Photo Credit: Shutterstock.com/Nikita Starichenko
June 20, 2013
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Toronto Mayor Rob Ford has recently found himself struggling to shake off reports that he featured in a home video smoking from a crack pipe, but he’s far from alone. From the rural South to major US cities and beyond, countless lawmakers–even those who have happily backed draconian drug policies–have landed in legal and political trouble for drug-related reasons. Here are 10 varied and mostly recent examples.
1. Willie Gandara Jr., Texas County Commisioner – Just months after Gandara declared that drug legalization was bad for America, a possible ulterior motive emerged: profit. He was arrested in February 2012 on federal drug trafficking charges. DEA spokesman Diana Apodaca confirmed that the arrest was part of a multi-agency investigation involving the IRS and the FBI. Back in September 2011, Gandara had said he couldn’t possibly back former El Paso Rep. Beto O’Rourke in his congressional bid because O’Rourke had advocated legalizing marijuana to take money away from Mexican cartels. “Legalizing drugs is the coward practice of combating cartels,” said Gandara. “It is an insult to our men and women in law enforcement, and the laziest form of parenting our children and youth about the effects of drugs.” He was sentenced to six and a half years in prison in November 2012.
2. Steve Katz, New York Assemblyman – Talk about practicing what you preach against: Despite voting against the legalization of medical marijuana last year, Katz was arrested for pot possession in March. The Republican was pulled over for speeding by a state trooper, who smelled marijuana in Katz’s car. Katz was obliged to turn over a small bag of weed. He called the arrest “an unfortunate incident,” but declared that he would not let it “impede my public service and my calls for real mandate relief, a better economic climate and better services for those in need in New York.” He’d previously been arrested for a DUI back in 2000. His challenger in the Republican primary, Dario Gristina, called for him to step down: “This is not the behavior you would expect from an elected official,” she said, “especially from a conservative county like ours. We have enough kids abusing drugs, and the last thing we need is for our elected representative being caught handing marijuana over to a police officer.”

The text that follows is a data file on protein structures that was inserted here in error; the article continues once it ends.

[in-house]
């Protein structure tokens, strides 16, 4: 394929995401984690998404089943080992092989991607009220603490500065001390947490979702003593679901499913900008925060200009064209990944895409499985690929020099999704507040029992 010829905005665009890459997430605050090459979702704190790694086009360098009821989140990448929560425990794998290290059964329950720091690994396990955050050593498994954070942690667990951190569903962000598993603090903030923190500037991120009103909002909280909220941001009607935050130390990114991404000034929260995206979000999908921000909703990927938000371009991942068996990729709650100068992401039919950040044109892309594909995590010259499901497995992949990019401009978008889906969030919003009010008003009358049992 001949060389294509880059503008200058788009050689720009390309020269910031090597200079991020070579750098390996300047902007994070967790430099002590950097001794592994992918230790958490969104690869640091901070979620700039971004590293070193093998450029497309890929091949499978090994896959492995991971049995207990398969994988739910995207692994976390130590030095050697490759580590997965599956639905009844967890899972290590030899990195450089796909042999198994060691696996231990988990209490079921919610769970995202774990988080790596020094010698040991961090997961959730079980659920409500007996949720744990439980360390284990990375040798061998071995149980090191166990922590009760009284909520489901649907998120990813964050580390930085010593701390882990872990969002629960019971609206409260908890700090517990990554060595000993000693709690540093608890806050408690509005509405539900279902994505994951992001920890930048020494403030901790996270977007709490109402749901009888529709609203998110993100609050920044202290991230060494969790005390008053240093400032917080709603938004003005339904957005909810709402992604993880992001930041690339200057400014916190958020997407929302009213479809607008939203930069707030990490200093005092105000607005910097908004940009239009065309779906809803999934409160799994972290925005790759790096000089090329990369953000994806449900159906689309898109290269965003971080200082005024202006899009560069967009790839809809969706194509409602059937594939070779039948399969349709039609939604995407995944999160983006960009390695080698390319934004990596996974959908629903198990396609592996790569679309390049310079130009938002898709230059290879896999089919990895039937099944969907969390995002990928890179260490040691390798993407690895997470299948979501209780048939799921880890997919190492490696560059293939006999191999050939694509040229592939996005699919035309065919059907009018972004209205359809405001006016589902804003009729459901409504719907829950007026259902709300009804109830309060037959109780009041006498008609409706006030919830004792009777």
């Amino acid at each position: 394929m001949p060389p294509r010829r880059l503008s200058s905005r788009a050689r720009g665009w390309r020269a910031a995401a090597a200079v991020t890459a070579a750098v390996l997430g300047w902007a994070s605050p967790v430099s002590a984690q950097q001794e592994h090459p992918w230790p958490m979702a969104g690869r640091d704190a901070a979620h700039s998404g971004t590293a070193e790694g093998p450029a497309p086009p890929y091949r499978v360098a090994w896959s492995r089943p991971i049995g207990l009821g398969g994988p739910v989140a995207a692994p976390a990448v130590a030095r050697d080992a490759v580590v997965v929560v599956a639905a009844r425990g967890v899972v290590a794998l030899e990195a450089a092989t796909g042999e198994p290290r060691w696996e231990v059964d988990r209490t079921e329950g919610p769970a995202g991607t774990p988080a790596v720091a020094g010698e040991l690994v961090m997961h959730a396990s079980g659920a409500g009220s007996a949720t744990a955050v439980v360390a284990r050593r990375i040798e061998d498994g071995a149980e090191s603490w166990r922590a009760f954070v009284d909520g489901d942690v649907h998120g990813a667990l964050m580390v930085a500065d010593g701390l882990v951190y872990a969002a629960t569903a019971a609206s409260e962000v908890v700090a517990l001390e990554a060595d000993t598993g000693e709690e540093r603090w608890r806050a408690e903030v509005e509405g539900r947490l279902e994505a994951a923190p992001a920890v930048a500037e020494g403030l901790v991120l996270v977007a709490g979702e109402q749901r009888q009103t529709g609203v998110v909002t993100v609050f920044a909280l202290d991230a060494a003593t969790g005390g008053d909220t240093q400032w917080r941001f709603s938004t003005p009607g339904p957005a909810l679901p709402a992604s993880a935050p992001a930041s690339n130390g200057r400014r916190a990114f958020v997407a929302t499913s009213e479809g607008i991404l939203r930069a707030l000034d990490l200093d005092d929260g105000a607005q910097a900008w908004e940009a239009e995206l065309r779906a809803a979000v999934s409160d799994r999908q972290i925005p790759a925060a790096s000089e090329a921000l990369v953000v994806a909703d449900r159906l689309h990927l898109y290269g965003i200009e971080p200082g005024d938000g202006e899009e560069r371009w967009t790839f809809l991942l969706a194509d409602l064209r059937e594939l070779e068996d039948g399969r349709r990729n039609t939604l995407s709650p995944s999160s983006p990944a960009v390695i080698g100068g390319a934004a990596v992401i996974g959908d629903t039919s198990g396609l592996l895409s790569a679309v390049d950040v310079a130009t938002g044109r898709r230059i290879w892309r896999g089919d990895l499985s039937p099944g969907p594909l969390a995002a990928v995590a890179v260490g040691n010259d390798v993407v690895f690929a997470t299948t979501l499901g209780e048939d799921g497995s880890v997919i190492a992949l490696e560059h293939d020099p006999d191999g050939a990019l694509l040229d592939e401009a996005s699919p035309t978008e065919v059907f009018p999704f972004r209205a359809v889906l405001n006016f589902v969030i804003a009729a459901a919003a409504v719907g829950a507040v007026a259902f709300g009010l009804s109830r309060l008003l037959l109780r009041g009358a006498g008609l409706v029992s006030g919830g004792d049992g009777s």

3. Ted Vick, South Carolina State Representative – The Democratic former candidate for Congress was arrested in May, after being spotted “staggering side to side” and “struggling to maintain his balance” around the House of Representatives parking garage, before trying to drive away. A nearby cop witnessed the lawmaker “having trouble driving a straight line” and running over a flex cone. Vick refused a breathalyzer, although the officer noted “a strong odor of an alcoholic beverage” on his breath. The politician maintains he’d only had two glasses of wine and that his swerving was actually caused by “a rock” in his shoe. The married father of two was also arrested for DUI and unlawful possession of a gun back in May 2012; there was a 21-year-old college girl in the passenger seat that time. “Ted Vick needs to seek help for what seems to be a very major problem,” said Alex Stroman, director of the South Carolina GOP. “He should resign his seat so he can finally get the help that he so clearly needs.”
4. Mike Crapo, Idaho Senator – Despite identifying as a Mormon, fighting a war against meth in his state and publicly declaring himself teetotal, Crapo was arrested for DUI in Arlington, Virginia last December. After he was brought to jail, his blood alcohol was recorded at 0.14–nearly double the legal limit of 0.08. He later told CBS that after drinking vodka with tonic water, he took a drive to “try and wind down” and was pulled over by police on his way home. He also acknowledged having “on occasion having alcoholic drinks in my apartment” and apologized to his family, his constituents and his fellow Mormons for his “poor choice.” After pleading guilty to DUI, he was sentenced to 180 days in jail, all of them suspended. He also paid $250 in fines and court fees, had his driver’s license suspended for 12 months and was required to take a DUI course.
This article originally appeared on: AlterNet